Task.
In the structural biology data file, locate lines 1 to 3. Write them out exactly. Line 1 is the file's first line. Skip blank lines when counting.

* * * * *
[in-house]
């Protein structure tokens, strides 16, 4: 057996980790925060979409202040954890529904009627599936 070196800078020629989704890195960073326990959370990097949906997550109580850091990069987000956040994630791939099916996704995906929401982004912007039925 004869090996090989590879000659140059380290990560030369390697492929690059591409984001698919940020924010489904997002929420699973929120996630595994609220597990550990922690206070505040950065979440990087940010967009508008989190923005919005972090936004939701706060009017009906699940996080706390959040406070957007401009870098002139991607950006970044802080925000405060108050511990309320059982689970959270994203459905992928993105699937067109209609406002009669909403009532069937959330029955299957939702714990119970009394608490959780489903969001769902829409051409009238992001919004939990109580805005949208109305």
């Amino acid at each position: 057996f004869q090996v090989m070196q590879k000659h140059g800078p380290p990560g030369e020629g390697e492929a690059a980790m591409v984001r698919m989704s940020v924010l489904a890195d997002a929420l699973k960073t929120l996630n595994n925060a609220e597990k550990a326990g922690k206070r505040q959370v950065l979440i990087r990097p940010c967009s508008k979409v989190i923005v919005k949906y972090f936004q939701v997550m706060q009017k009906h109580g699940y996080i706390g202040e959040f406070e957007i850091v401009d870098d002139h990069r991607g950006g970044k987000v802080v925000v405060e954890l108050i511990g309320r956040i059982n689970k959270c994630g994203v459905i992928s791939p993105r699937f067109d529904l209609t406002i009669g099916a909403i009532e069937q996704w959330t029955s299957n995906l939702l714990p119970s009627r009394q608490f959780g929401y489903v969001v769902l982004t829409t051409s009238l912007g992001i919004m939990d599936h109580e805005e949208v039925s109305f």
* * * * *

[in-house]
């Protein structure tokens, strides 16, 4: 057996980790925060979409202040954890529904009627599936 070196800078020629989704890195960073326990959370990097949906997550109580850091990069987000956040994630791939099916996704995906929401982004912007039925 004869090996090989590879000659140059380290990560030369390697492929690059591409984001698919940020924010489904997002929420699973929120996630595994609220597990550990922690206070505040950065979440990087940010967009508008989190923005919005972090936004939701706060009017009906699940996080706390959040406070957007401009870098002139991607950006970044802080925000405060108050511990309320059982689970959270994203459905992928993105699937067109209609406002009669909403009532069937959330029955299957939702714990119970009394608490959780489903969001769902829409051409009238992001919004939990109580805005949208109305």
């Amino acid at each position: 057996f004869q090996v090989m070196q590879k000659h140059g800078p380290p990560g030369e020629g390697e492929a690059a980790m591409v984001r698919m989704s940020v924010l489904a890195d997002a929420l699973k960073t929120l996630n595994n925060a609220e597990k550990a326990g922690k206070r505040q959370v950065l979440i990087r990097p940010c967009s508008k979409v989190i923005v919005k949906y972090f936004q939701v997550m706060q009017k009906h109580g699940y996080i706390g202040e959040f406070e957007i850091v401009d870098d002139h990069r991607g950006g970044k987000v802080v925000v405060e954890l108050i511990g309320r956040i059982n689970k959270c994630g994203v459905i992928s791939p993105r699937f067109d529904l209609t406002i009669g099916a909403i009532e069937q996704w959330t029955s299957n995906l939702l714990p119970s009627r009394q608490f959780g929401y489903v969001v769902l982004t829409t051409s009238l912007g992001i919004m939990d599936h109580e805005e949208v039925s109305f």